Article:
The right way to be green
The midterm elections are approaching fast, and as usual the environment is considered a Democratic issue.
I had no problem with that when I was fighting strip mines in Ohio in 1973; environmentalism was synonymous with leftist politics. In the early '80s, when a friend told me someone named Dave Foreman was forming an environmental group named EarthFirst, I was among the first to become involved.
Now that I'm older, I've come to believe that an automatic identification between the left and the environmental movement is neither good for the environment nor for environmentalism. The main reason for this change of mind and heart is that I've become convinced that the private sector is more effective than government at producing just about anything, healthy ecosystems included.
In 30 years of activism, the most impressive environmental successes I've encountered were achieved by individuals operating according to principles that make up the conservative playbook. In each case, individual initiative, personal accountability, the free market and rewards for results were more effective at saving endangered species, healing damaged ecosystems in the West, and even combating global warming than the government alternative of regulation.
Take just one example: In Arizona, in 1946, the Forest Service created the Drake Exclosure to protect a tract of damaged rangeland from grazing and human use under the assumption that this would restore it to ecological health. Sixty years later, 90 percent of the plant species within the exclosure have disappeared, and the distance between plants can be measured in yards. But outside the exclosure, on land that has continued to be grazed under the management of a responsible rancher, the distance between plants can be measured in inches. Leftist environmentalists have lobbied to expand the preserve to include the rest of the ranch. Conservative environmentalists have commended the rancher for his success and proposed to leave the preserve so the rest of us can learn what it teaches. Examples like this got me to thinking that the reason environmental problems seem so hard to solve may be because the knee-jerk methods we use to deal with them are so ineffective.
This leads to a significant question: Why have environmentalists chosen the leftist approach of command and control, which is a confirmed loser and unnatural to boot, over an approach based on conservative principles? The answer came when I took success stories in the West to my environmental peers. I knew how most environmentalists feel about everything voluntary and not legally buttoned down, so, when I told them what I had discovered, I wasn't surprised that that they were defensive. What did surprise me was their total lack of interest in how people they normally think of as adversaries had succeeded in dealing with problems such as over-grazing that had stymied them for decades.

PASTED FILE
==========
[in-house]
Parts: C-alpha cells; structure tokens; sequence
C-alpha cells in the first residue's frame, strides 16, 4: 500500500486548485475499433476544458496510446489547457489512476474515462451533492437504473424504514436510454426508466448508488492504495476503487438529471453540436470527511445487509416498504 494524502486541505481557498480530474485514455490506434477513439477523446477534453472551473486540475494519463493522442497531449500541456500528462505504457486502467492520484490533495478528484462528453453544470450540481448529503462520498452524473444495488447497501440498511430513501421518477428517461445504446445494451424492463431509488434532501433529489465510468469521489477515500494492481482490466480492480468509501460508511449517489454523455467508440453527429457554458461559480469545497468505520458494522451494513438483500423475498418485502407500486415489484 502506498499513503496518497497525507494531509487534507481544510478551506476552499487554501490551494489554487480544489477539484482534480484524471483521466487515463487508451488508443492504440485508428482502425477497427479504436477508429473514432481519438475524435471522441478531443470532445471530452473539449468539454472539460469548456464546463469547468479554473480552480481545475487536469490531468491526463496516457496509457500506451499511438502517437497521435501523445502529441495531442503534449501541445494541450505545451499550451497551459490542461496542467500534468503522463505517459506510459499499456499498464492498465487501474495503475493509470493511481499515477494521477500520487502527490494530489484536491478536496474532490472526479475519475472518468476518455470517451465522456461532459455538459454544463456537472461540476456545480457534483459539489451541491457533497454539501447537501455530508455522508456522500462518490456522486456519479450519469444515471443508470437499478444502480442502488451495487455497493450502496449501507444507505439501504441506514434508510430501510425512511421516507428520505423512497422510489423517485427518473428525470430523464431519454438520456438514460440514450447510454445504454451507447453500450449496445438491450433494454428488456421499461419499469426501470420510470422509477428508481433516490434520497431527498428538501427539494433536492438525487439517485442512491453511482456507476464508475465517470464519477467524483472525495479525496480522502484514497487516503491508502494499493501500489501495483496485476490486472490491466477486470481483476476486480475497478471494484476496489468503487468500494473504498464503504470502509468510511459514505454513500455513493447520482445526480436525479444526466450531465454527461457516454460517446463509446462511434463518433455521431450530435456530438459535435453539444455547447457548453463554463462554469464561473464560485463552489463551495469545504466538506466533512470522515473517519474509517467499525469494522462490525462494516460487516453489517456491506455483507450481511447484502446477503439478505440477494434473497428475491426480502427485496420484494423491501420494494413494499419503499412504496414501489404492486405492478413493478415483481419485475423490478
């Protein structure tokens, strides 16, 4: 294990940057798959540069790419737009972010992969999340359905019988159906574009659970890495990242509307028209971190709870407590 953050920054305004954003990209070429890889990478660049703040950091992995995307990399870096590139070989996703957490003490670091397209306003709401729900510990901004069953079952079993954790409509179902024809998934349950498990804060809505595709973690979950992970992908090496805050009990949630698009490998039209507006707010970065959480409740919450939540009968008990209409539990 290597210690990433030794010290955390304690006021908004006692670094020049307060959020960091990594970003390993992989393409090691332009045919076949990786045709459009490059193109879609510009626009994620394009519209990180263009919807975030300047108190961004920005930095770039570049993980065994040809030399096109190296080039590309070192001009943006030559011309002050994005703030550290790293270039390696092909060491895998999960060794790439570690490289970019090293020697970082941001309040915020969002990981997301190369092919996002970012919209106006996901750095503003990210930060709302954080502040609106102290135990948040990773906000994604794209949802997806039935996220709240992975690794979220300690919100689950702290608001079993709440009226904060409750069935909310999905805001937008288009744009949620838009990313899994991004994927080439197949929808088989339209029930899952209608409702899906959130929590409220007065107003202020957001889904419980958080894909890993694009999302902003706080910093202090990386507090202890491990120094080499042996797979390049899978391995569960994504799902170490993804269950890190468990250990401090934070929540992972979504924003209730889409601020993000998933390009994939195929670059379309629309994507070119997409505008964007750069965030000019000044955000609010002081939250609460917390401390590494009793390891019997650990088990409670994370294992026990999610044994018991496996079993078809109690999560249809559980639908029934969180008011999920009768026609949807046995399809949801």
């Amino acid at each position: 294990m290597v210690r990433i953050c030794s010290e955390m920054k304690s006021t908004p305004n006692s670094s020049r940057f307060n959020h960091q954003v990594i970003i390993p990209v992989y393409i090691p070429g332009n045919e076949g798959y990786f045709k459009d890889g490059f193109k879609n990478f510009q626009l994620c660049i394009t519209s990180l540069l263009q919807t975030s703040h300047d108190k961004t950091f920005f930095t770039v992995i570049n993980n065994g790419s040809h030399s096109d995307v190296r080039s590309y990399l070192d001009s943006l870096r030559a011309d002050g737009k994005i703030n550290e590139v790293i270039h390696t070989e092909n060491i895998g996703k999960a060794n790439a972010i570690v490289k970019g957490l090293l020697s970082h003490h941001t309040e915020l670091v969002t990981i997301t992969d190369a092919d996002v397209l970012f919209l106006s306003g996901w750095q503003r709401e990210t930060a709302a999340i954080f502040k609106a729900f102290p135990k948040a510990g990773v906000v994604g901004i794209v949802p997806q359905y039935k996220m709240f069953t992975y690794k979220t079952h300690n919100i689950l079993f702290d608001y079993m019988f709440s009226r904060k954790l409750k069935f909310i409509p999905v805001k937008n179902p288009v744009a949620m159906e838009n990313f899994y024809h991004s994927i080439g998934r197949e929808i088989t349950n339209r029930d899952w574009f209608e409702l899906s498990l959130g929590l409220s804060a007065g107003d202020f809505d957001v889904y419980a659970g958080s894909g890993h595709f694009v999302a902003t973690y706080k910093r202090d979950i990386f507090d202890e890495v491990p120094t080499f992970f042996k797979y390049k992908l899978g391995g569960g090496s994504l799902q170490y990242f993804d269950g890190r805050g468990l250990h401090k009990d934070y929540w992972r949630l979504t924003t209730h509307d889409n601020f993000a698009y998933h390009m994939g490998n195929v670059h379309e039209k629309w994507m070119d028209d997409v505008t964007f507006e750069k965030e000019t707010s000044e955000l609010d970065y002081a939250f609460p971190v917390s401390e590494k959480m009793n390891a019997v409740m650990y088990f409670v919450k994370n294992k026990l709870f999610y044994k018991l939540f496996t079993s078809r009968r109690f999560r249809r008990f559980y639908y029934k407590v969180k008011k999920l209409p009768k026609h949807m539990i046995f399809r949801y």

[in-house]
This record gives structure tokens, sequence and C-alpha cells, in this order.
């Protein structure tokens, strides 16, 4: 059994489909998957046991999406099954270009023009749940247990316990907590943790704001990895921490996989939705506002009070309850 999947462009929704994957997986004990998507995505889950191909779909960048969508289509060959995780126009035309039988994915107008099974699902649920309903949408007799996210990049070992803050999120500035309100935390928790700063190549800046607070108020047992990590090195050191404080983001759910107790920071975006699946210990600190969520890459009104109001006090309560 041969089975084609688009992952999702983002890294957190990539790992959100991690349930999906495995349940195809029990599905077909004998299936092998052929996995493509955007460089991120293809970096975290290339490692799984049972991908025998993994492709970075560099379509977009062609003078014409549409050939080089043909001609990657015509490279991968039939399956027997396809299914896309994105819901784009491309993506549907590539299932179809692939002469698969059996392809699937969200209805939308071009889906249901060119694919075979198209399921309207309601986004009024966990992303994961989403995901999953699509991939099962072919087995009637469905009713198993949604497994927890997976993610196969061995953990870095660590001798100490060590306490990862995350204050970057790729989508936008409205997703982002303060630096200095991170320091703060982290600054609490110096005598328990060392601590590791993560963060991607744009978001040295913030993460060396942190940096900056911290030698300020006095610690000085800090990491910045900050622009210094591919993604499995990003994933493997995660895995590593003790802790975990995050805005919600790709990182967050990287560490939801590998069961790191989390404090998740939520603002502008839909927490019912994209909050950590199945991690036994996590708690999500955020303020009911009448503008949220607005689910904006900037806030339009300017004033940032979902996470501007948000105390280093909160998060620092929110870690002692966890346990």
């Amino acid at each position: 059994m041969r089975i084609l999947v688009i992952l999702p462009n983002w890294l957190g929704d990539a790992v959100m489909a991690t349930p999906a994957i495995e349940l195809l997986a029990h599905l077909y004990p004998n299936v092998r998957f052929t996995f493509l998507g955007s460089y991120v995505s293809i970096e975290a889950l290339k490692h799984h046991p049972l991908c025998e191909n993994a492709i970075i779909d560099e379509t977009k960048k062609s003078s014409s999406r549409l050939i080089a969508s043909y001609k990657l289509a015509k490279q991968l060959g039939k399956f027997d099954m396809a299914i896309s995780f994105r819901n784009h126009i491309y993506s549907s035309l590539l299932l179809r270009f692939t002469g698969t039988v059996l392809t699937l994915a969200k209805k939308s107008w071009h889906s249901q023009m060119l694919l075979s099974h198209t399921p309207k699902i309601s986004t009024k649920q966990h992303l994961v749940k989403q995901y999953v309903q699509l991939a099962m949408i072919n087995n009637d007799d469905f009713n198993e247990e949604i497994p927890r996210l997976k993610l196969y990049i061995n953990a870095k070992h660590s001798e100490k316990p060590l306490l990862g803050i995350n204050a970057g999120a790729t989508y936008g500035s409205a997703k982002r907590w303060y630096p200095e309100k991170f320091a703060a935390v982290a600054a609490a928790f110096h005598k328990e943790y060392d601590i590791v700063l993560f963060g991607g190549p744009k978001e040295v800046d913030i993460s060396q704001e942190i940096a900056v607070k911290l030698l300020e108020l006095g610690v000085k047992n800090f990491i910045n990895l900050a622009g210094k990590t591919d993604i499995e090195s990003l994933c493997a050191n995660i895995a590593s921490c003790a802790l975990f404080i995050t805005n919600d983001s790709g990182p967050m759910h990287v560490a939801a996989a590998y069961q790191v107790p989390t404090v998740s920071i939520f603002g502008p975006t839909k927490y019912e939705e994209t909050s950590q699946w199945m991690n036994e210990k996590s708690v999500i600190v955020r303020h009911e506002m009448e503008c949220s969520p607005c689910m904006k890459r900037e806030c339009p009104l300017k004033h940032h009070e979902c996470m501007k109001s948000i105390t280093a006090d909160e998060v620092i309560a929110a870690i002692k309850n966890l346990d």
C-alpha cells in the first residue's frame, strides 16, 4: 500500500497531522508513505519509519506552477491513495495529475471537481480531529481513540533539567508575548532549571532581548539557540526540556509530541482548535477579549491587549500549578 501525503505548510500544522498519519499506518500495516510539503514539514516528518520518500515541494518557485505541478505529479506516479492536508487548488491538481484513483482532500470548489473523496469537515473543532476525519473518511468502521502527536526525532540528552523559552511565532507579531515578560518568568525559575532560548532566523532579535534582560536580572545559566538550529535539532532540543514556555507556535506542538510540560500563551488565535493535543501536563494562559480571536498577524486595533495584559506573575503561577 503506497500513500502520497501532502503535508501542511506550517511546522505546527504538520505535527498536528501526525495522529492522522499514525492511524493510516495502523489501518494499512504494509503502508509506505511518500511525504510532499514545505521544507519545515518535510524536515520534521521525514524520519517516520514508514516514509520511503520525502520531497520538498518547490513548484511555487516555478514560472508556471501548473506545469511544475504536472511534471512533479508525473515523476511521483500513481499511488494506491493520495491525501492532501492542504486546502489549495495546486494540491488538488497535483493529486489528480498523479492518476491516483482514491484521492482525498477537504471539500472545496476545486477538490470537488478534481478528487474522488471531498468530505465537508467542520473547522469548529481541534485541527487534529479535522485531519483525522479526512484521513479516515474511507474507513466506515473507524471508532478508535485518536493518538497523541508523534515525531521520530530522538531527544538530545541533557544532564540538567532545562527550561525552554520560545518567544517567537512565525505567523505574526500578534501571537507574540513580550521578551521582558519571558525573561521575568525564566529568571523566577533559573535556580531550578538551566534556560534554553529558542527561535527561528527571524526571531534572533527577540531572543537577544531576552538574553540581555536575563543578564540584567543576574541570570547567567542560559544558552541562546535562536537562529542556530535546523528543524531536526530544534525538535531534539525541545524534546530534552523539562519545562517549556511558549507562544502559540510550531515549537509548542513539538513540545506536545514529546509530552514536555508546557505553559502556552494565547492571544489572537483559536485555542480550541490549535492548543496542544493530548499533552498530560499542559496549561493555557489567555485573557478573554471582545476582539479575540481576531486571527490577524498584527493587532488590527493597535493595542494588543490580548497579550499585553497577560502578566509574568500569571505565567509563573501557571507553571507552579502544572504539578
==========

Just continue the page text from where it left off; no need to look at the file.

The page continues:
After a few years of this, I was the one who finally got the message. I concluded that many people who call themselves environmentalists are more interested in installing prescriptions than in achieving success on the ground. For them, environmental issues are a means to achieve liberal political ends rather than the other way around. In fact, that's how many environmentalists measure success — in the number of acres brought under government control, in laws passed, in regulations created, and in the election of politicians committed to increasing all of the above. That's why my environmental listeners weren't interested in the successes I described to them.
Liberals deal with problems by applying policies such as a living wage, affirmative action, universal health-care. Conservatives are more apt to work to create a situation in which people can use their creativity and initiative to produce a product for which there is a demand and, therefore, a reward.
An environmentalism based on conservative principles would determine success and dispense rewards for achieving results. This would change the face of the environmental debate entirely. Among other things, it would expand the number of people involved in environmental issues. It would do so by giving people on the right, many of whom are as concerned about environmental problems as liberals, an environmental strategy to support that did not require them to sign on to something they oppose, which can be summed up as increased regulation and bigger government. It would also offer an alternative to what currently passes for a conservative environmentalism — discounting the seriousness of environmental problems so it can be claimed that tighter regulation is unnecessary.
Creating an environmentalism that is truly conservative would give all of us a means to set goals in terms of environmental criteria, such as healthier habitat, more functional watersheds and a rebound for native or endangered species, and it would reward those who were able to achieve those goals. What we're doing now produces more regulations than results.
Dan Dagget is a contributor to Writers on the Range, a service of High Country News. He lives in Santa Barbara, California, and is the author of The Gardeners of Eden: Rediscovering Our Importance to Nature.
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